Each screening begins at 7 PM. The cost for each movie is $5 and reservations are highly encouraged. The first two screening attracted capacity audiences.

This is the upcoming schedule:

Mon., Nov. 17: “I Confess”

In this unique drama stunningly filmed in Quebec, a murderer confesses his heinous crime to Father Michael Logan, a local priest who, because of the sanctity of the confessional, cannot reveal the confession, not even when he himself becomes the leading suspect! This model piece of film-making directed by Alfred Hitchcock features haunting location shots, mounting suspense and, as Father Logan, a charismatic Montgomery Clift whose face you will not be able to take your eyes from. In a film that will have you hooked all the way, you will discover that, while confession may be good for the soul, it also may be deadly to your life.

Mon., Nov. 24: “Babette’s Feast”

In this simple yet sumptuous Oscar winning film, adapted from an Isak Dinesen short story, two beautiful daughters of a devout, self-denying clergyman carry on his austere teachings by sacrificing their youth and passion to faith and duty. Like their entire hamlet, their lives are lived in self-denial. That is, until the arrival of Babette, a mysterious refugee from France’s civil war. As a servant to the daughters for fourteen years, Babette suddenly reveals her own passion and artistry that moves toward a tumultuous transformation of the town’s inhabitants. This film will raise issues of art and duty, self-indulgence and self-denial, asking the question: can or should there be a balance?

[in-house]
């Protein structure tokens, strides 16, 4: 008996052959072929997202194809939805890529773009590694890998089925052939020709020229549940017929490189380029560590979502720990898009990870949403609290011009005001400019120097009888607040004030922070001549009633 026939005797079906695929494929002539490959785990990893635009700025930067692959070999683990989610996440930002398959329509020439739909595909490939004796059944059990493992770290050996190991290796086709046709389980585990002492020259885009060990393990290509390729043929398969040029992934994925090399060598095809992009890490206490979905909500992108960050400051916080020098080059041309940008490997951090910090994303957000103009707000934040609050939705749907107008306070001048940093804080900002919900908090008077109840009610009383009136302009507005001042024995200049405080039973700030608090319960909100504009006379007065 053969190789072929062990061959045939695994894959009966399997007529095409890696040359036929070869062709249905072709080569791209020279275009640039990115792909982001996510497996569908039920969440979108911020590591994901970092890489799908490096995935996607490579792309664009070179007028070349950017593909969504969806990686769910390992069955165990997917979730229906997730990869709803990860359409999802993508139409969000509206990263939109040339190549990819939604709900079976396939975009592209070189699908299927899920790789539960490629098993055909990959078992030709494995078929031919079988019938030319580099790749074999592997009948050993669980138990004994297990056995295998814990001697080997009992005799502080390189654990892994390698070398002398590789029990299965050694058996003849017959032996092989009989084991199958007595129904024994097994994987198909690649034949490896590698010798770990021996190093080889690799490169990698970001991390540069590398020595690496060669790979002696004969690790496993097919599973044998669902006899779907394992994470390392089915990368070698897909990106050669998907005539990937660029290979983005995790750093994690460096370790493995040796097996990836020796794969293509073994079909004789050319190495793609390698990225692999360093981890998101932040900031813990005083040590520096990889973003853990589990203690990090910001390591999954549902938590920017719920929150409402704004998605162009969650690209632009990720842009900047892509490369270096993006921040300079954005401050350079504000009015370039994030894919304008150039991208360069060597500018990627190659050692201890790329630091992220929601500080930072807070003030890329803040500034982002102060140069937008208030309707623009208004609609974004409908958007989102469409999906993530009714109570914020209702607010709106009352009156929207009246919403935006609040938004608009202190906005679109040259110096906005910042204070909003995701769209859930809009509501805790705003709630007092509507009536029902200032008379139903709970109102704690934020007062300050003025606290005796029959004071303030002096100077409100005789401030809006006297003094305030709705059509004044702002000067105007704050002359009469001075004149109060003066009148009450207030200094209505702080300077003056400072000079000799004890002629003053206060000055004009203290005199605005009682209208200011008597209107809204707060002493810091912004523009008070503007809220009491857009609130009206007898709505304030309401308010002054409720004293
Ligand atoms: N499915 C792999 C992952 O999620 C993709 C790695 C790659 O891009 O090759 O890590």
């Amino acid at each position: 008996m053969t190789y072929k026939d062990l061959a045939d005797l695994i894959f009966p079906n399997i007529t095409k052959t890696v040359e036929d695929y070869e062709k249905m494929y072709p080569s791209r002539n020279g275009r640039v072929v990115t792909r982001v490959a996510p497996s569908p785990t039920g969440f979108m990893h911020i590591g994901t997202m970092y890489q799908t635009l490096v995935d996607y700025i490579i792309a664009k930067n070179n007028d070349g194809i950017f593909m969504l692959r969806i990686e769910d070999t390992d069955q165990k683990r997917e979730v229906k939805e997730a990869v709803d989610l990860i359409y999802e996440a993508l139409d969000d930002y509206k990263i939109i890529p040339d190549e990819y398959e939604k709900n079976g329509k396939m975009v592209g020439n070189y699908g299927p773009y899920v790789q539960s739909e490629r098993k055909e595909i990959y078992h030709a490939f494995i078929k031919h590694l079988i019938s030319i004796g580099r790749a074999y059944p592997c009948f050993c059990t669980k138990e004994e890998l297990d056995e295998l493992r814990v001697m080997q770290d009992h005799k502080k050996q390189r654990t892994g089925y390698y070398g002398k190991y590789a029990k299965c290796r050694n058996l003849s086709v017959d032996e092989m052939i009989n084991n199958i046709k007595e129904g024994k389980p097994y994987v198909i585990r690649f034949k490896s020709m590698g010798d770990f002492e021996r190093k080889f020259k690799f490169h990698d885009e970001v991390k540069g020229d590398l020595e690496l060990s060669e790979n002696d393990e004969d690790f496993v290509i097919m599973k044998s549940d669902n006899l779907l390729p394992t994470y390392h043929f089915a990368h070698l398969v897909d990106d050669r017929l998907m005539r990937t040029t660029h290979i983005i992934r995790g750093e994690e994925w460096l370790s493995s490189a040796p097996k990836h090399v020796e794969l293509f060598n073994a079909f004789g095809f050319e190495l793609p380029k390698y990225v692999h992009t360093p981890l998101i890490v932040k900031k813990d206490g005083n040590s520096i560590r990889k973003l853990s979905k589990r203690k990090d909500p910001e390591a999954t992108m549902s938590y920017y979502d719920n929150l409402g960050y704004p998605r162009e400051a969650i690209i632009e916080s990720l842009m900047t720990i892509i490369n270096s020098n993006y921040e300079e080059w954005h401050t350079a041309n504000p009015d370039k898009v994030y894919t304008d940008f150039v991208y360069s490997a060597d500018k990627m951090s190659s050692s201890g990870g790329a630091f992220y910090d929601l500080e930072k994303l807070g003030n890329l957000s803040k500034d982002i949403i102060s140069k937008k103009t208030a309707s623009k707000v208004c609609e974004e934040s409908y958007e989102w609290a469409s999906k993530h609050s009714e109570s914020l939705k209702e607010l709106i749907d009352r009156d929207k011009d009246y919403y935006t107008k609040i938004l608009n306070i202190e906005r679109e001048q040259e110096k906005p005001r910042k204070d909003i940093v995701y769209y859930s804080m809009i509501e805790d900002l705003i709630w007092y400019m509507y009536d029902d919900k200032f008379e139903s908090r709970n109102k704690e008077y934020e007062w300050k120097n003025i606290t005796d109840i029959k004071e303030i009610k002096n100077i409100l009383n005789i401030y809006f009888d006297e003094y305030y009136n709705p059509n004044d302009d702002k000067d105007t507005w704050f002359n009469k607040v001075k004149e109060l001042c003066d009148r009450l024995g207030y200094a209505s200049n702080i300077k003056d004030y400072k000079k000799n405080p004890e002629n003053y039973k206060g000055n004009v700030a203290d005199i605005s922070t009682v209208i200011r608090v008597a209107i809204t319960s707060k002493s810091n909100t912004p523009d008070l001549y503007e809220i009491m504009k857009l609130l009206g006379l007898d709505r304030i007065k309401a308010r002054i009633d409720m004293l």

Mon., Dec. 1: “Doubt”

Sister Aloysius Beauvier, played by Meryl Streep, is the rigid and fearsome principal of a Bronx Catholic high school who has an extreme dislike for the progressive and popular parish priest, Father Flynn, played by Philip Seymour Hoffman. Looking for wrongdoing in every corner, she believes she has uncovered the ultimate sin when she hears Father Flynn has taken a special interest in a troubled boy. But there is no clear proof; the only thing certain is doubt. Based on the Pulitzer Prize and Tony Award-winning play and nominated for 5 Academy Awards, there is little doubt this is one of the most honored films of recent times. Also starring Amy Adams and Viola Davis, the superbly acted, spellbindingly suspenseful film raises questions about whether doubt should interfere with action when safety is at issue, even when that issue might be personal.